What To Make Of This Month's Climate News (Plus An August Book Club Pick)

What To Make Of This Month's Climate News (Plus An August Book Club Pick)

This article is part of our "Round Ups" series, where we share things that inspire us, guide us, or are just really cool. Today, a brief discussion of where we're at, plus our August Book Club contender.


It's August, and already it's been a big month for climate. Well, actually all months are big months for climate— but you know what we mean. There has been lots of news as it relates to people and planet, and it's only early August 2021. It's been a few days since the IPCC issued a "Code Red" over the state of the crisis, and as the Dixie Fire grows in size, the climate crisis is impossible to escape, no matter how close or removed you are to the climate catastrophes at large.

It's easy to get mired in the climate anxiety that's so ubiquitous these days— to panic or freeze or jump to denial. It's an unbearable weight and an unbearable truth. We're of the mind that most folks actually don't actively want people, animals, plants, or our ecosystem to suffer. Sometimes it feels like we're all sort of sitting around looking at each other wondering… what can I do? 

Yes, you can vote. That's maybe the most important part. You can compost. You can do your part at home, ditching the plastic wrap for beeswax wraps. But if that feels futile to you sometimes, you're not alone. Most of us are right there with you.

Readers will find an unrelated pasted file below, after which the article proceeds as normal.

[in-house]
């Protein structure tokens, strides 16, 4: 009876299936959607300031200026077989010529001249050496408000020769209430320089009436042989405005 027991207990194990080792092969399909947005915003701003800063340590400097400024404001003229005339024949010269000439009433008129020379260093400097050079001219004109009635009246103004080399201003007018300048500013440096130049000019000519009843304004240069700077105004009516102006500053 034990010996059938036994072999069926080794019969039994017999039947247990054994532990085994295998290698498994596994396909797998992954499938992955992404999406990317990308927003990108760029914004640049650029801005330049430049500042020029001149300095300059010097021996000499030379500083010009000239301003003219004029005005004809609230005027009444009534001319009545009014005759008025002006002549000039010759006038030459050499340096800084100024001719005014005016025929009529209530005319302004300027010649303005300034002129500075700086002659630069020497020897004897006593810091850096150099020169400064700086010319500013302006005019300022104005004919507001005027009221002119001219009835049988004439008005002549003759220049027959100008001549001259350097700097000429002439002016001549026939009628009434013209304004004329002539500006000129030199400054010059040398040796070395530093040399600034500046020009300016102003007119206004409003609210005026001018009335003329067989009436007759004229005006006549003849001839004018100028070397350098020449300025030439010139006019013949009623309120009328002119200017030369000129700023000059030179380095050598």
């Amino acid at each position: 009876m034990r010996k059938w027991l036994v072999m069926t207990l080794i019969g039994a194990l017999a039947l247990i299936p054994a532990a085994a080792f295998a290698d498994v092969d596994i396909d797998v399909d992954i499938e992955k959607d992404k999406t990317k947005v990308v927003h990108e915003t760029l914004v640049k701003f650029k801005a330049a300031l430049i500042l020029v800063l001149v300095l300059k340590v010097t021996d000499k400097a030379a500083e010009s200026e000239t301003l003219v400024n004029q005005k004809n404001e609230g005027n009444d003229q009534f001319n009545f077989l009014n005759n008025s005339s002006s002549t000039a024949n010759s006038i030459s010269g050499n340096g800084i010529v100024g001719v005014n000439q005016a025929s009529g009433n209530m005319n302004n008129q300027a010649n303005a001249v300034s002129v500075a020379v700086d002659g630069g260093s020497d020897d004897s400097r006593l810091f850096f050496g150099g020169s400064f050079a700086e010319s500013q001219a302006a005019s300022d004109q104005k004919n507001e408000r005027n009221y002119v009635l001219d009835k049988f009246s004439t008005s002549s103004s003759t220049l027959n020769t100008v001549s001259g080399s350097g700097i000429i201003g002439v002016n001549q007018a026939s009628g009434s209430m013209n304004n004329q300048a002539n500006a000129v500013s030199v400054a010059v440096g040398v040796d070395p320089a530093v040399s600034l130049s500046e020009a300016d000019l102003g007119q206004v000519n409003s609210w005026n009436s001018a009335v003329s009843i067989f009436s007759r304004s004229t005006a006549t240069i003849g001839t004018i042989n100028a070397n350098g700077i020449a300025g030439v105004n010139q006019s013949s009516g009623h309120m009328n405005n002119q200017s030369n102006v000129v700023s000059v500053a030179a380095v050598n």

You can protest. You can stand up for Line 3. Maybe most importantly, you can be curious. You can learn. And the one good thing— maybe the only good thing— about dealing with climate grief in this era is that we have a wealth of resources, information and access at our fingertips. 

If you can afford a book, buy a book. (We prefer 'em.) Here's our guide to reading on climate based on your interests and personality type. Speaking of which, today we're announcing our August Sustainable Book Club read: say hello to How to Prepare for Climate Change: A Practical Guide to Surviving The Chaos, by David Pogue.  Practical, eh? While we're at it, here's a great Black woman owned bookstore to consider getting your sustainable book club reads from. 

Books out of the question or not feasible or affordable right now? Emily Atkin's newsletter, Heated, is a once-weekly knowledge drop. Be forewarned— it's at times less optimistic than the books we recommend above. If you want the headlines without the editorializing, and you can stomach a lot of heavy news or articles at once (or you're looking to get climate crisis literate as fast as humanly possible), subscribe to Climate Nexus, a daily newsletter with a compilation of all climate-related news stories. (We only recommend this for folks with a strong support network or a great therapist. It can be heavy. Joking, but not really.)
There will be days where this load we are shouldering feels heavier than you can bear. But we are climate optimists. We can do hard things. We do do hard things. And however slow it may be, we have proven that we absolutely can make progress when it comes to shifting societal norms and behavior and tilting the scales to the side of justice.

It's up to you to decide how you want to participate in that shift, in that movement, and to define what your personal take on climate activism and sustainable living looks like. And it's up to us to support you through that journey. 
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